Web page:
The teachings of the present invention can be readily understood by considering the following detailed description in conjunction with the accompanying drawings, in which:
FIG. 1 depicts a schematic sectional view of one embodiment of a processing chamber of the present invention;
FIG. 2A depicts a partial sectional view of a heater assembly;
FIG. 2B depicts a partial plan view of the heater assembly;
FIG. 3A depicts one embodiment of a surface of an upper plate;
FIG. 3B depicts another embodiment of a surface of an upper plate;
FIG. 3C depicts another embodiment of a surface of an upper plate;
FIG. 4 depicts a cross section view of a stem; and
FIG. 5 depicts an exploded view of a second end of the stem.
To facilitate understanding, identical reference numerals have been used, where possible, to designate identical elements that are common to the figures.
The present invention generally provides a processing system and heated substrate support that are advantageous for the deposition of tungsten films. The invention is illustratively described below as a chemical vapor deposition system, such as a WxZ™ metal chemical vapor deposition (MCVD) system, available from Applied Materials, Inc., of Santa Clara, Calif. However, it should be understood that the invention has utility when depositing other films and in other system configurations such as physical vapor deposition systems, chemical vapor deposition systems and any other system in which supporting a substrate on a ceramic support is desired.
FIG. 1 is a cross sectional view of one embodiment of a chemical vapor deposition system 100. The system generally includes a chamber 102 coupled to a gas source 104. The chamber 102 has walls 106, a bottom 108 and a lid 110 that define a process volume 112. The walls 106 and bottom 108 are typically fabricated from a unitary block of aluminum. The chamber 100 contains a pumping ring 114 that couples the process volume 112 to an exhaust port 116 (that includes various pumping components not shown).
The lid 110 is supported by the walls 106 and can be removed to service the chamber 102. The lid 110 is generally comprised of aluminum and may additionally contain heat transfer fluid channels for regulating the temperature of the lid 110 by flowing heat transfer fluid therethrough.
A showerhead 118 is coupled to an interior side 120 of the lid 110. The showerhead 118 is typically fabricated from aluminum. The showerhead generally includes a perimeter mounting ring 122 that surrounds a “dish-shaped” center section 124. The mounting ring 122 includes a plurality of mounting holes 126 passing therethrough, each accepting a vented mounting screw 128 that threads into a mating hole 130 in the lid 110. The center section 124 includes a perforated area 132.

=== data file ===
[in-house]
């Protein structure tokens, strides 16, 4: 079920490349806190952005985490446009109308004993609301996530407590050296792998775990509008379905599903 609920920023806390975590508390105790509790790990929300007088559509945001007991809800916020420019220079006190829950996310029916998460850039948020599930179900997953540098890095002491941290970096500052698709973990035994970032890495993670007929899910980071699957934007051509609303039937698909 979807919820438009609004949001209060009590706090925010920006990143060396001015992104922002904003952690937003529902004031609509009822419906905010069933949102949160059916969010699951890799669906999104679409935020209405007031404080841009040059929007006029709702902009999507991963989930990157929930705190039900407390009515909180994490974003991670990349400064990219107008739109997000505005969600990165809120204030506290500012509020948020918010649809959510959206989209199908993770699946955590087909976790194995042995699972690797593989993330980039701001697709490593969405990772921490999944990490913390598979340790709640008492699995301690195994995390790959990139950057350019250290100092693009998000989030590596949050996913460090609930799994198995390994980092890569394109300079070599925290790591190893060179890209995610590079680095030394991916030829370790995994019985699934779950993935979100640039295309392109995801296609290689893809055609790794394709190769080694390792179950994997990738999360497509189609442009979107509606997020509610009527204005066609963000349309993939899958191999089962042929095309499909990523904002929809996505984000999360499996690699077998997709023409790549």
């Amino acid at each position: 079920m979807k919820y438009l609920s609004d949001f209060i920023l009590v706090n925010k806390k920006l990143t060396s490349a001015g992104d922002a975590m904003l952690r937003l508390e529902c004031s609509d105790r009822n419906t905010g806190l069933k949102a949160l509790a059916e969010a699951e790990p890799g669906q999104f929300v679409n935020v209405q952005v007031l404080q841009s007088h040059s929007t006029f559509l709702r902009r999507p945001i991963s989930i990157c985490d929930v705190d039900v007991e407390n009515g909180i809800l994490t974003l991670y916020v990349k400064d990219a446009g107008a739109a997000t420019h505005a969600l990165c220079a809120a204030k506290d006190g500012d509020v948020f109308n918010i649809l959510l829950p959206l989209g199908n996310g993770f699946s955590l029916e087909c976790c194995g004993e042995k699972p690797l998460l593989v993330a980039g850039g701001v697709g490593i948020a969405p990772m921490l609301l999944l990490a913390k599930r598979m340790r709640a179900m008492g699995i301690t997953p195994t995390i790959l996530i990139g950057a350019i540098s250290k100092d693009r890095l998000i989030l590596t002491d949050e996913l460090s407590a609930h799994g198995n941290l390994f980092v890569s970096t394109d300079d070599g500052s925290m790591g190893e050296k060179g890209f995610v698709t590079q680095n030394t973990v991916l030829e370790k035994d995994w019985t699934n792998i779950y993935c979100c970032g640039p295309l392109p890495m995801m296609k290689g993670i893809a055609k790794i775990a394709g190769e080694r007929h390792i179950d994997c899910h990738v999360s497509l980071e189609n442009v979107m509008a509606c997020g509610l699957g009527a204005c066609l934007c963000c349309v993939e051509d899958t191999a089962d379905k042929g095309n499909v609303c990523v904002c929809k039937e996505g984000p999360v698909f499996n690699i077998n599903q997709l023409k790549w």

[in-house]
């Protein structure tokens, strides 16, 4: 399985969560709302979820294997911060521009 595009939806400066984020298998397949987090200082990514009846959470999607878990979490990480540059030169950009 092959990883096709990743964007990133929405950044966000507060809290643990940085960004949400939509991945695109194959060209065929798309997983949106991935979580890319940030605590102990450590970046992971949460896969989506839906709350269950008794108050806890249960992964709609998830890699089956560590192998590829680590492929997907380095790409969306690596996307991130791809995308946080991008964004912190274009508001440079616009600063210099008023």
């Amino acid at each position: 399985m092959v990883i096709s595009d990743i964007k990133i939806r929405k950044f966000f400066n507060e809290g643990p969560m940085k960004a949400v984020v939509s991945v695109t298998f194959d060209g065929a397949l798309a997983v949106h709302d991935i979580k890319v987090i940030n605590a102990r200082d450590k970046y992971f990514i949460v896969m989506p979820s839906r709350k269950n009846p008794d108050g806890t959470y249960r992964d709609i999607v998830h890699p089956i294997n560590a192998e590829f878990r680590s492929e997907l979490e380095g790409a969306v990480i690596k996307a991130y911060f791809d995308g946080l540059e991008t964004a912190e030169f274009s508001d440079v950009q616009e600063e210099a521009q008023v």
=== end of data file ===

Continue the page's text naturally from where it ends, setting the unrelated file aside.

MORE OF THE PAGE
A mixing block 134 is disposed in the lid 110. The mixing block 134 is coupled to the gas source 104 such that process and other gases may be introduced to the process volume 112 by passing through the mixing block 134 and showerhead 118. A blocker plate 136 disposed between the showerhead 118 and the mixing block 134 increases the uniform distribution of gases passing through the showerhead 118 into the chamber 102.
A support assembly 138 is disposed beneath the showerhead 118. The support assembly 138 supports a substrate 140 during processing. The support assembly 138 is typically accessed by the substrate 140 through a port (not shown) in walls 106. Generally, the support assembly 138 is coupled to a lift system 144 that moves the support assembly 138 between an elevated position as shown and a lowered position. Bellows 146 provides a vacuum seal between the process volume 112 and the atmosphere outside the chamber 102 while facilitating the movement of the support assembly 138. Lift pins and the associated mechanisms have been omitted for clarity.
FIG. 2A depicts the support assembly 138 in cross section. The scale of FIG. 2A has been exaggerated to clearly depict the features of the support assembly 138. The support assembly 138 generally includes a substrate support 202 and a stem 204. The substrate support 202 is comprised of a first (upper) plate 208 and a second (lower) plate 210. The upper plate 208 supports the substrate 140 during processing. The lower plate 210 generally has a first side 212 that is connected to the upper plate 208 and a second side 214 that is connected to the stem 204. The upper plate 208 and lower plate 210 are typically fused together, for example, by clamping the plates 208 and 210 together at an elevated temperature for a period of time, typically without a bonding agent. Alternatively, the plates may be coupled by sintering, adhesives, mechanical means (i.e., fasteners), and the like.